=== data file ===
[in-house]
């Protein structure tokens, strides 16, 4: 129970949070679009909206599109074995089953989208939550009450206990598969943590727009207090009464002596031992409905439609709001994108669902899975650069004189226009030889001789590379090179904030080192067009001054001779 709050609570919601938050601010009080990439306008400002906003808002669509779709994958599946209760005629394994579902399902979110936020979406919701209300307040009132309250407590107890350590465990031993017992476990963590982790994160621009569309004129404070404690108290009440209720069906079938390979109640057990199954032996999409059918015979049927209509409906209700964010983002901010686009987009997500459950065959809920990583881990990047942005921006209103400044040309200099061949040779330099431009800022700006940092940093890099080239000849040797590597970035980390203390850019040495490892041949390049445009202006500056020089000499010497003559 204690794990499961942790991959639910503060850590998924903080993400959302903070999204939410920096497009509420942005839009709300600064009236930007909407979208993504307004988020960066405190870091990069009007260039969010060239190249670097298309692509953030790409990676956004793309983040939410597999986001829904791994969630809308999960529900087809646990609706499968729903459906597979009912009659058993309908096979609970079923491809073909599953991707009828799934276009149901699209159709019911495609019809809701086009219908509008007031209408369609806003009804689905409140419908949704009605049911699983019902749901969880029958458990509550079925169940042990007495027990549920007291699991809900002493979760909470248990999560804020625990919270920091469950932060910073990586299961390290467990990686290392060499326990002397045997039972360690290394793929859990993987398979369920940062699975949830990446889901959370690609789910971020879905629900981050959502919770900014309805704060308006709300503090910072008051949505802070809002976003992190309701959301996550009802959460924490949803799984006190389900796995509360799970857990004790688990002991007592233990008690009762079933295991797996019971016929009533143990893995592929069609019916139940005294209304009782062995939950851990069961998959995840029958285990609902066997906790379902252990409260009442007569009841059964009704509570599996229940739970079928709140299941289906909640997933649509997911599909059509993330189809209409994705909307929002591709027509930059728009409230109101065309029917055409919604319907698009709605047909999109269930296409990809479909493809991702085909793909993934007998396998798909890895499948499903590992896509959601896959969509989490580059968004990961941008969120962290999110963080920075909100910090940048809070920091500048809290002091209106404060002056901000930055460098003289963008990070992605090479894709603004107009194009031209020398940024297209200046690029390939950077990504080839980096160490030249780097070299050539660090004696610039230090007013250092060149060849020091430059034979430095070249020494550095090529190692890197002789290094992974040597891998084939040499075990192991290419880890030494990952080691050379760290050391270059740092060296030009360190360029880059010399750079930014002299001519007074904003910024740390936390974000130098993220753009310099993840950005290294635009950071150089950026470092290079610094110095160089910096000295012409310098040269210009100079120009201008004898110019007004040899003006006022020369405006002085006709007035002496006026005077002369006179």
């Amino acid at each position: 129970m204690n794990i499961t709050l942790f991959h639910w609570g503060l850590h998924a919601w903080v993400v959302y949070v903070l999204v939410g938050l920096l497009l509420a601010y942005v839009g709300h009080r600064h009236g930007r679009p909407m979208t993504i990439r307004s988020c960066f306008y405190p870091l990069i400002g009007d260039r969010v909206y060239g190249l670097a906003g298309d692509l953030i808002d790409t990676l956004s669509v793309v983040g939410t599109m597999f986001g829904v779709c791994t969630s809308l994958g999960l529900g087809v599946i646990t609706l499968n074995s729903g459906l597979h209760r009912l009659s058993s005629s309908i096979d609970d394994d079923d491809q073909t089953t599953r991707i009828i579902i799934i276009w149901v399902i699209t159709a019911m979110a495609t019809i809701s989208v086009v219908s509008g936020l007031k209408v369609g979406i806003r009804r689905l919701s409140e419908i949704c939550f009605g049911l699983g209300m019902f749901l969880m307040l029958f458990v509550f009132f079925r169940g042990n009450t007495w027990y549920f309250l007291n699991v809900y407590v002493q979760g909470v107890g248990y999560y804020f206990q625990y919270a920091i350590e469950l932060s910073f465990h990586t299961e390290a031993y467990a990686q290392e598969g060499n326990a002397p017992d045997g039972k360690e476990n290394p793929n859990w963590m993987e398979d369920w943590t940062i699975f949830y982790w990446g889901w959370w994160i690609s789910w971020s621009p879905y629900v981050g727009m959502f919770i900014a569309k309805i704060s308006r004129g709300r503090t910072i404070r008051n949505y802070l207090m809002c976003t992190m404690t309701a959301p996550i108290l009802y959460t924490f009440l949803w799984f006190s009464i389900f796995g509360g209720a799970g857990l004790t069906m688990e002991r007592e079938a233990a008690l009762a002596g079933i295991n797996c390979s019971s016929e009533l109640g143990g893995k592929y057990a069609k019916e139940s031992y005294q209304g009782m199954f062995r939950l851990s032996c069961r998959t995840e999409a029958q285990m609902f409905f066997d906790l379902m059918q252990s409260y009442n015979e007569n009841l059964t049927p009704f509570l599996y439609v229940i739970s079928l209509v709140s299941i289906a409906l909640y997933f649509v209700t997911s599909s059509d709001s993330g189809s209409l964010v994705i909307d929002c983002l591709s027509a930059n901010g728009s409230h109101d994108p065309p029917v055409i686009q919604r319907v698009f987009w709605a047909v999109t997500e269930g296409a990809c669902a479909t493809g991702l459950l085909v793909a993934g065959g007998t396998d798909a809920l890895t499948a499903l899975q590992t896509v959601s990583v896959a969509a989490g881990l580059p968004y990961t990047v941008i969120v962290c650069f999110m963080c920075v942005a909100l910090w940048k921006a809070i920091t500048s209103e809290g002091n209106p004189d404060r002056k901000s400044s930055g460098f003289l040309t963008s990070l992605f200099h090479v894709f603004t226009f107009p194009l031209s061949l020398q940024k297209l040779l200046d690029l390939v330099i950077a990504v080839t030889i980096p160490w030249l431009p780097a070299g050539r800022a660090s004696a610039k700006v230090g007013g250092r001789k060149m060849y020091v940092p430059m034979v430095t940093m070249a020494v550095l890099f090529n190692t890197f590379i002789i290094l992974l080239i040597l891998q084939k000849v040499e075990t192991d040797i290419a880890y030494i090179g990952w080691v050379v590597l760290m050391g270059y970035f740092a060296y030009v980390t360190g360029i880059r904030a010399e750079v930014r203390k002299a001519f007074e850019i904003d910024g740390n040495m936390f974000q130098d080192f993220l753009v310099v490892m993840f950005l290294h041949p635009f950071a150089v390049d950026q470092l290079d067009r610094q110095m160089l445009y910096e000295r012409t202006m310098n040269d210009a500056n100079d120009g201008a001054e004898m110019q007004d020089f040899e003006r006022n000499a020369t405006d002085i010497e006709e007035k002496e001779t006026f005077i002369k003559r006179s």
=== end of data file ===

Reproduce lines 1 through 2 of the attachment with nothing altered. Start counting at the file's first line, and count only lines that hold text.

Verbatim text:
[in-house]
């Protein structure tokens, strides 16, 4: 129970949070679009909206599109074995089953989208939550009450206990598969943590727009207090009464002596031992409905439609709001994108669902899975650069004189226009030889001789590379090179904030080192067009001054001779 709050609570919601938050601010009080990439306008400002906003808002669509779709994958599946209760005629394994579902399902979110936020979406919701209300307040009132309250407590107890350590465990031993017992476990963590982790994160621009569309004129404070404690108290009440209720069906079938390979109640057990199954032996999409059918015979049927209509409906209700964010983002901010686009987009997500459950065959809920990583881990990047942005921006209103400044040309200099061949040779330099431009800022700006940092940093890099080239000849040797590597970035980390203390850019040495490892041949390049445009202006500056020089000499010497003559 204690794990499961942790991959639910503060850590998924903080993400959302903070999204939410920096497009509420942005839009709300600064009236930007909407979208993504307004988020960066405190870091990069009007260039969010060239190249670097298309692509953030790409990676956004793309983040939410597999986001829904791994969630809308999960529900087809646990609706499968729903459906597979009912009659058993309908096979609970079923491809073909599953991707009828799934276009149901699209159709019911495609019809809701086009219908509008007031209408369609806003009804689905409140419908949704009605049911699983019902749901969880029958458990509550079925169940042990007495027990549920007291699991809900002493979760909470248990999560804020625990919270920091469950932060910073990586299961390290467990990686290392060499326990002397045997039972360690290394793929859990993987398979369920940062699975949830990446889901959370690609789910971020879905629900981050959502919770900014309805704060308006709300503090910072008051949505802070809002976003992190309701959301996550009802959460924490949803799984006190389900796995509360799970857990004790688990002991007592233990008690009762079933295991797996019971016929009533143990893995592929069609019916139940005294209304009782062995939950851990069961998959995840029958285990609902066997906790379902252990409260009442007569009841059964009704509570599996229940739970079928709140299941289906909640997933649509997911599909059509993330189809209409994705909307929002591709027509930059728009409230109101065309029917055409919604319907698009709605047909999109269930296409990809479909493809991702085909793909993934007998396998798909890895499948499903590992896509959601896959969509989490580059968004990961941008969120962290999110963080920075909100910090940048809070920091500048809290002091209106404060002056901000930055460098003289963008990070992605090479894709603004107009194009031209020398940024297209200046690029390939950077990504080839980096160490030249780097070299050539660090004696610039230090007013250092060149060849020091430059034979430095070249020494550095090529190692890197002789290094992974040597891998084939040499075990192991290419880890030494990952080691050379760290050391270059740092060296030009360190360029880059010399750079930014002299001519007074904003910024740390936390974000130098993220753009310099993840950005290294635009950071150089950026470092290079610094110095160089910096000295012409310098040269210009100079120009201008004898110019007004040899003006006022020369405006002085006709007035002496006026005077002369006179």